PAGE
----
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And the Synch of the Year Winner at Variety’s Music for Screens Summit Is …

When Linda Perry was looking for a way to promote 13-year-old singer/songwriter Willa Amai, her guiding principle was, “You have to think a little left field.”

Perry was one of five participants in the “Commercial Synchs of the Year” panel (presented by Pepsi) at Variety’s inaugural Music for Screens Summit, in which executives, producers and talent reps presented case studies exploring the most successful commercial synchs in the last year. Her singer/songwriter/producer’s company We Are Hear earned top honors for its Quickbooks spot, which featured Amai’s cover of Daft Punk’s “Harder, Better, Faster, Stronger” along with a backstory supporting small independent businesses. The award was voted on by attendees at the daylong conference.

Others represented on the panel included Portugal. The Man manager Rich Holtzman (Vitaminwater’s use of “Feel It Still”), Seventeenfifty/Capitol Music Group SVP Brian Nolan (Migos’ “Stir Fry” NBA spot), Good Ear Music supervisor Andrew Kahn (The Gap’s “Megamix” campaign) and Kobalt Music President Global Synch & Brand Partnerships Jeanette Perez (content strategy company Copilot’s “Take Me Home (Country Roads)” for the video game “Bethesda Fallout ’76”).

Perry originally had Amai play a showcase for top ad agency Chiat Day, which made her the centerpiece of its Quickbooks campaign. “You need the right timing, the right song, the right eyes and ears,” said Perry, who saw Amai’s social media profile soar after the commercial began airing.

Holtzman pointed out that Portugal. The Man’s hit “Feel It Still” ended up with more than 100 synchs, “launching the song into a whole other stratosphere,” including a rare crossover Top 40 pop hit for a rock track. “The Vitaminwater spot created a familiarity and opened the door to different radio formats.”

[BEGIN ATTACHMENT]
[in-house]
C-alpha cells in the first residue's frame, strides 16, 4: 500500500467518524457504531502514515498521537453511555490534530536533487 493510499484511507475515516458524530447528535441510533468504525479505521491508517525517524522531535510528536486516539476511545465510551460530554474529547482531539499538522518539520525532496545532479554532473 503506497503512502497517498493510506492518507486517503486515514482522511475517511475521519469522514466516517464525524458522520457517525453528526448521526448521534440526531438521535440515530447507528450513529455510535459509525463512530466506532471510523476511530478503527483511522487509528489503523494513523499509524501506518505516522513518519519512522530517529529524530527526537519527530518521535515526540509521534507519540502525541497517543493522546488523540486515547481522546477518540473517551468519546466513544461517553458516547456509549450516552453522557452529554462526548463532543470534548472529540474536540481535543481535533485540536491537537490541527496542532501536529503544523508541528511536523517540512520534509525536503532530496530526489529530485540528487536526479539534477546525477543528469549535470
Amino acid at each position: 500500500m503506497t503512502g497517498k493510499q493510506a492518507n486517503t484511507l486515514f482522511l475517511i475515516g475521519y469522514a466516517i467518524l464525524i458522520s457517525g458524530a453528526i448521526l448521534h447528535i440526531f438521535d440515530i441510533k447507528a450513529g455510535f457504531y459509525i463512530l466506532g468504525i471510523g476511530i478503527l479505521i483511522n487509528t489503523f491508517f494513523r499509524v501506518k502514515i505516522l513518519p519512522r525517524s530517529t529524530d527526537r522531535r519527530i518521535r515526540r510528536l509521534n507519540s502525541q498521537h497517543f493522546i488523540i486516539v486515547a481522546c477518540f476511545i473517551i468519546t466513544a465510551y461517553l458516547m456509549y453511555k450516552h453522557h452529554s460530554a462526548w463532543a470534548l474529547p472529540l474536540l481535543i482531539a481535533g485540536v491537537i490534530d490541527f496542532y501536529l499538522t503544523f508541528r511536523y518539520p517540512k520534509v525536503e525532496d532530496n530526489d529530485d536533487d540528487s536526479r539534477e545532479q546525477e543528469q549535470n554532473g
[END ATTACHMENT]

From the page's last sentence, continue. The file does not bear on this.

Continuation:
“It’s a good synch because it’s such a feel-good song,” admitted Perry.

“I wish it were mine,” joked Perez.

Nolan traveled to Atlanta to pitch TBS on Migos’ “Stir Fry” for their NBA coverage by playing an early version of the song and introducing them to the band. “You have to hustle, be pro-active,” he explained. “You can’t just sit behind a computer screen and wait for things to come to you.”

Kahn’s “Megamix” spots for Gap took the brand back to its ‘90s and early 2000s white-screen campaigns with a series of spots that included Labi Siffre’s 1975 nugget “I Got The…” which was sampled by Eminem for “My Name Is…,” and Janelle Monae’s cover of Freddie Scott’s 1968 hit, “(You) Got What I Need.”

“It’s important as a supervisor to use music thoughtfully, to present the right song in the right context,” he says.

Perez then pointed out Kobalt’s commitment to catalog artists in securing a commercial synch for John Denver’s 1971 ode to West Virginia for the latest iteration of Bethesda’s “Fallout” series, which references the state’s folklore for its monster characters.

“Video games are really making a strong statement in terms of being a creative medium,” she says.

The panel concluded with an unexpected a capella performance by Perry, who led a sing-along for “Get Up and Vote,” a song she co-wrote with John Legend, timed for the upcoming election.

 

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